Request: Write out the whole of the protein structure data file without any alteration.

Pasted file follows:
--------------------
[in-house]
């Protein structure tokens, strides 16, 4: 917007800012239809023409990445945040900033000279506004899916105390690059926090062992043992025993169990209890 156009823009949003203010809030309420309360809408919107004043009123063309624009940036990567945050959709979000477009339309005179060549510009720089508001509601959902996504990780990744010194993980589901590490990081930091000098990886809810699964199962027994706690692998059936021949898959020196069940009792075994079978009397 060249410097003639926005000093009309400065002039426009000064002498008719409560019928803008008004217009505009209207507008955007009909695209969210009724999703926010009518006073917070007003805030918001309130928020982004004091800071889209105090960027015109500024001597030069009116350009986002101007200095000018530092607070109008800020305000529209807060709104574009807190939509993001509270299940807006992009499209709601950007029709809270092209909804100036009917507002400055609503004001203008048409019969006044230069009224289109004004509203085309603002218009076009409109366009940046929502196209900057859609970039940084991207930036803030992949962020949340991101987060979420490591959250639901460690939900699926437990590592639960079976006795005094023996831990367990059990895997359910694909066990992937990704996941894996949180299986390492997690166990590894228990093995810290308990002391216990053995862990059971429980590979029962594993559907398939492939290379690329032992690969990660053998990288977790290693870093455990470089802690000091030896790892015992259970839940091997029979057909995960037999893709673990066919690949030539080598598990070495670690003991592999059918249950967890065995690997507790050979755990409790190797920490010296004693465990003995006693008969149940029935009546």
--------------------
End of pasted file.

[in-house]
């Protein structure tokens, strides 16, 4: 917007800012239809023409990445945040900033000279506004899916105390690059926090062992043992025993169990209890 156009823009949003203010809030309420309360809408919107004043009123063309624009940036990567945050959709979000477009339309005179060549510009720089508001509601959902996504990780990744010194993980589901590490990081930091000098990886809810699964199962027994706690692998059936021949898959020196069940009792075994079978009397 060249410097003639926005000093009309400065002039426009000064002498008719409560019928803008008004217009505009209207507008955007009909695209969210009724999703926010009518006073917070007003805030918001309130928020982004004091800071889209105090960027015109500024001597030069009116350009986002101007200095000018530092607070109008800020305000529209807060709104574009807190939509993001509270299940807006992009499209709601950007029709809270092209909804100036009917507002400055609503004001203008048409019969006044230069009224289109004004509203085309603002218009076009409109366009940046929502196209900057859609970039940084991207930036803030992949962020949340991101987060979420490591959250639901460690939900699926437990590592639960079976006795005094023996831990367990059990895997359910694909066990992937990704996941894996949180299986390492997690166990590894228990093995810290308990002391216990053995862990059971429980590979029962594993559907398939492939290379690329032992690969990660053998990288977790290693870093455990470089802690000091030896790892015992259970839940091997029979057909995960037999893709673990066919690949030539080598598990070495670690003991592999059918249950967890065995690997507790050979755990409790190797920490010296004693465990003995006693008969149940029935009546």